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Evolution Saves Cockroaches From Taking The Bait

A still from video provided by researchers that shows glucose-averse German cockroaches avoiding a dab of jelly, which contains glucose, and favoring the peanut butter. i i

A still from video provided by researchers that shows glucose-averse German cockroaches avoiding a dab of jelly, which contains glucose, and favoring the peanut butter. Uncredited/Associated Press hide caption

itoggle caption Uncredited/Associated Press
A still from video provided by researchers that shows glucose-averse German cockroaches avoiding a dab of jelly, which contains glucose, and favoring the peanut butter.

A still from video provided by researchers that shows glucose-averse German cockroaches avoiding a dab of jelly, which contains glucose, and favoring the peanut butter.

Uncredited/Associated Press

Most of us are used to thinking that the evolution of living organisms takes millions of years. But in the case of cockroaches, scientists say the resilient pests have a developed a fast-forward mechanism to save their own exoskeleton.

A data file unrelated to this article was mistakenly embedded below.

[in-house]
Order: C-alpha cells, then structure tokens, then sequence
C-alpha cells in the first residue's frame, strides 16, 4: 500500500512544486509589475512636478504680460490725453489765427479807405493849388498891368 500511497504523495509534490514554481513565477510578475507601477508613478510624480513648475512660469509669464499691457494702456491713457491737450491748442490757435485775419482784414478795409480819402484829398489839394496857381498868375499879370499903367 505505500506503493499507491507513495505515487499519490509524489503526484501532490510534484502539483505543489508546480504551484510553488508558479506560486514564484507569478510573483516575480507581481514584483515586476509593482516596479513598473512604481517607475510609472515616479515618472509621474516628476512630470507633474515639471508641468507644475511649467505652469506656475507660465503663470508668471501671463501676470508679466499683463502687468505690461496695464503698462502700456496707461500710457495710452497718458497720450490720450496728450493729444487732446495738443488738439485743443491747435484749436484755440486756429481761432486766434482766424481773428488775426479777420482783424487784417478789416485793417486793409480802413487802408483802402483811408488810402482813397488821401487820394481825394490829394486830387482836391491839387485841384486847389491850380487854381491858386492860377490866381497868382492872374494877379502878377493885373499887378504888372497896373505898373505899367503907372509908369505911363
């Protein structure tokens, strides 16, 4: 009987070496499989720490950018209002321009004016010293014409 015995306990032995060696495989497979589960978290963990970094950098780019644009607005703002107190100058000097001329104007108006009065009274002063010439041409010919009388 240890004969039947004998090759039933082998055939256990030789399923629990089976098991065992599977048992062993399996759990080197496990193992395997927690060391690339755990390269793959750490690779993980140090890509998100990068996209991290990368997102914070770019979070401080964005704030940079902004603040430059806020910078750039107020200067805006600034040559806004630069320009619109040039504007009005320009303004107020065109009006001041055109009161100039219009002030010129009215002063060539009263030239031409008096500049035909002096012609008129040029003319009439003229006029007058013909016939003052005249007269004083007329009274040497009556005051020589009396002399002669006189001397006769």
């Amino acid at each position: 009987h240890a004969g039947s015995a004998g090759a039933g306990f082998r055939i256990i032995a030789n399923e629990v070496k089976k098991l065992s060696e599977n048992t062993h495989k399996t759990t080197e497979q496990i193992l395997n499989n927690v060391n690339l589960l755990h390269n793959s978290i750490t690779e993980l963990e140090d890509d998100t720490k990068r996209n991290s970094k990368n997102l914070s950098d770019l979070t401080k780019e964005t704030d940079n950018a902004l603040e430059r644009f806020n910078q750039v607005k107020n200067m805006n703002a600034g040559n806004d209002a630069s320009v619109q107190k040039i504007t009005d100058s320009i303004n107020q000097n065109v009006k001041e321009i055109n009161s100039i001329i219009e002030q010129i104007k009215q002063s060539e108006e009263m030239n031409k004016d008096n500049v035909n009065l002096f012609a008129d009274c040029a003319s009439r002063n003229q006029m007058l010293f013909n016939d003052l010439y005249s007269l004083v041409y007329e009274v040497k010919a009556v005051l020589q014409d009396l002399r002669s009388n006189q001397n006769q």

In a newly published study in the journal Science, a group of researchers conclude that cockroaches have evolved to avoid sweet-tasting poisons by making a subtle change in their body chemistry that makes the bait taste bitter to them.

Cockroaches don't have taste buds, but instead taste hairs. According to The New York Times the researchers:

"... concentrated on those [hairs] around the mouth area and on two types of nerve cells that sense tastes and respond by firing electrical signals to the brain. One responds only to sugars and other sweet substances; the other responds only to bitter substances. Whenever a molecule of something sweet attaches to a sweet detector, it fires electrical impulses and the roach brain senses sweetness, which makes it want to eat whatever it is tasting. Whenever a molecule of something bitter attaches to the bitter detector, that cell fires and the brain senses bitterness, which makes the roach want to avoid that substance.

But somehow the roaches had changed so that the glucose made the bitter detector fire."

How long did it take for cockroaches with a sweet hair to go sour on glucose?

The cockroach glucose aversion "first appeared in the early '90s," Jim Fredericks, chief entomologist at the National Pest Management Association, was quoted by The Times as saying. That's shortly after exterminators started using poison baits instead of spraying as the main method of battling roaches, the newspaper says.

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